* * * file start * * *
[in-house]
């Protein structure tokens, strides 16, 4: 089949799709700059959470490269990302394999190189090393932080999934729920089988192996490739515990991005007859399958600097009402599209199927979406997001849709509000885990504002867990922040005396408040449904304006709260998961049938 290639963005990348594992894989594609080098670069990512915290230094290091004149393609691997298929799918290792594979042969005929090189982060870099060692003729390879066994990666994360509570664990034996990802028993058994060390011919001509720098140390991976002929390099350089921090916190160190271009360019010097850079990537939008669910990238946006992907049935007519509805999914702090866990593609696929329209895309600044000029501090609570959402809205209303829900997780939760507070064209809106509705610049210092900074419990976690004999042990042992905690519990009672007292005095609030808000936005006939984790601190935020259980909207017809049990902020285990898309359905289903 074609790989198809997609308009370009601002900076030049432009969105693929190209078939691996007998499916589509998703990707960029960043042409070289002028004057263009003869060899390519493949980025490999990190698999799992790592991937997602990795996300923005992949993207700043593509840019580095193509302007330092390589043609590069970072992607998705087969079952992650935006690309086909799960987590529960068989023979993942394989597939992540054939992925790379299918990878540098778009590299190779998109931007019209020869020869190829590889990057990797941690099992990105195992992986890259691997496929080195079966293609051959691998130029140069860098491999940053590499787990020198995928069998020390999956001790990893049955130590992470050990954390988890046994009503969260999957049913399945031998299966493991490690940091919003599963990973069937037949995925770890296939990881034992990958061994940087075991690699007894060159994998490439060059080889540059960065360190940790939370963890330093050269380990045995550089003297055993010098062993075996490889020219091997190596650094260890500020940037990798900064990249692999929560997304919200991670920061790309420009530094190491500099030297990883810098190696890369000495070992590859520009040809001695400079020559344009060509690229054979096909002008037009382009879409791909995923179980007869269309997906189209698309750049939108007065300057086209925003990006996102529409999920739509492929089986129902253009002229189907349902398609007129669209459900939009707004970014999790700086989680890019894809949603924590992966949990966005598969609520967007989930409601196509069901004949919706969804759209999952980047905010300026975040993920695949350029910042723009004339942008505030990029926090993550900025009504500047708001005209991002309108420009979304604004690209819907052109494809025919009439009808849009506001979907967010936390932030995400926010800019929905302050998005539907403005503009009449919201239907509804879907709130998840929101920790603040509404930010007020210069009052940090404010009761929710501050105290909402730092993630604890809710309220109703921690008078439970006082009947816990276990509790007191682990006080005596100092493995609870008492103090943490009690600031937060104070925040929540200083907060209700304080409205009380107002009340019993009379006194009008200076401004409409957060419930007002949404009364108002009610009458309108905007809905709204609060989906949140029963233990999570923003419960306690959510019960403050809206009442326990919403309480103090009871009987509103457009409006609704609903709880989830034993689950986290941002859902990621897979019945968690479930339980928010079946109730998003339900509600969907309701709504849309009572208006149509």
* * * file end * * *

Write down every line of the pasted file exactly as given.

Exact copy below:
[in-house]
């Protein structure tokens, strides 16, 4: 089949799709700059959470490269990302394999190189090393932080999934729920089988192996490739515990991005007859399958600097009402599209199927979406997001849709509000885990504002867990922040005396408040449904304006709260998961049938 290639963005990348594992894989594609080098670069990512915290230094290091004149393609691997298929799918290792594979042969005929090189982060870099060692003729390879066994990666994360509570664990034996990802028993058994060390011919001509720098140390991976002929390099350089921090916190160190271009360019010097850079990537939008669910990238946006992907049935007519509805999914702090866990593609696929329209895309600044000029501090609570959402809205209303829900997780939760507070064209809106509705610049210092900074419990976690004999042990042992905690519990009672007292005095609030808000936005006939984790601190935020259980909207017809049990902020285990898309359905289903 074609790989198809997609308009370009601002900076030049432009969105693929190209078939691996007998499916589509998703990707960029960043042409070289002028004057263009003869060899390519493949980025490999990190698999799992790592991937997602990795996300923005992949993207700043593509840019580095193509302007330092390589043609590069970072992607998705087969079952992650935006690309086909799960987590529960068989023979993942394989597939992540054939992925790379299918990878540098778009590299190779998109931007019209020869020869190829590889990057990797941690099992990105195992992986890259691997496929080195079966293609051959691998130029140069860098491999940053590499787990020198995928069998020390999956001790990893049955130590992470050990954390988890046994009503969260999957049913399945031998299966493991490690940091919003599963990973069937037949995925770890296939990881034992990958061994940087075991690699007894060159994998490439060059080889540059960065360190940790939370963890330093050269380990045995550089003297055993010098062993075996490889020219091997190596650094260890500020940037990798900064990249692999929560997304919200991670920061790309420009530094190491500099030297990883810098190696890369000495070992590859520009040809001695400079020559344009060509690229054979096909002008037009382009879409791909995923179980007869269309997906189209698309750049939108007065300057086209925003990006996102529409999920739509492929089986129902253009002229189907349902398609007129669209459900939009707004970014999790700086989680890019894809949603924590992966949990966005598969609520967007989930409601196509069901004949919706969804759209999952980047905010300026975040993920695949350029910042723009004339942008505030990029926090993550900025009504500047708001005209991002309108420009979304604004690209819907052109494809025919009439009808849009506001979907967010936390932030995400926010800019929905302050998005539907403005503009009449919201239907509804879907709130998840929101920790603040509404930010007020210069009052940090404010009761929710501050105290909402730092993630604890809710309220109703921690008078439970006082009947816990276990509790007191682990006080005596100092493995609870008492103090943490009690600031937060104070925040929540200083907060209700304080409205009380107002009340019993009379006194009008200076401004409409957060419930007002949404009364108002009610009458309108905007809905709204609060989906949140029963233990999570923003419960306690959510019960403050809206009442326990919403309480103090009871009987509103457009409006609704609903709880989830034993689950986290941002859902990621897979019945968690479930339980928010079946109730998003339900509600969907309701709504849309009572208006149509």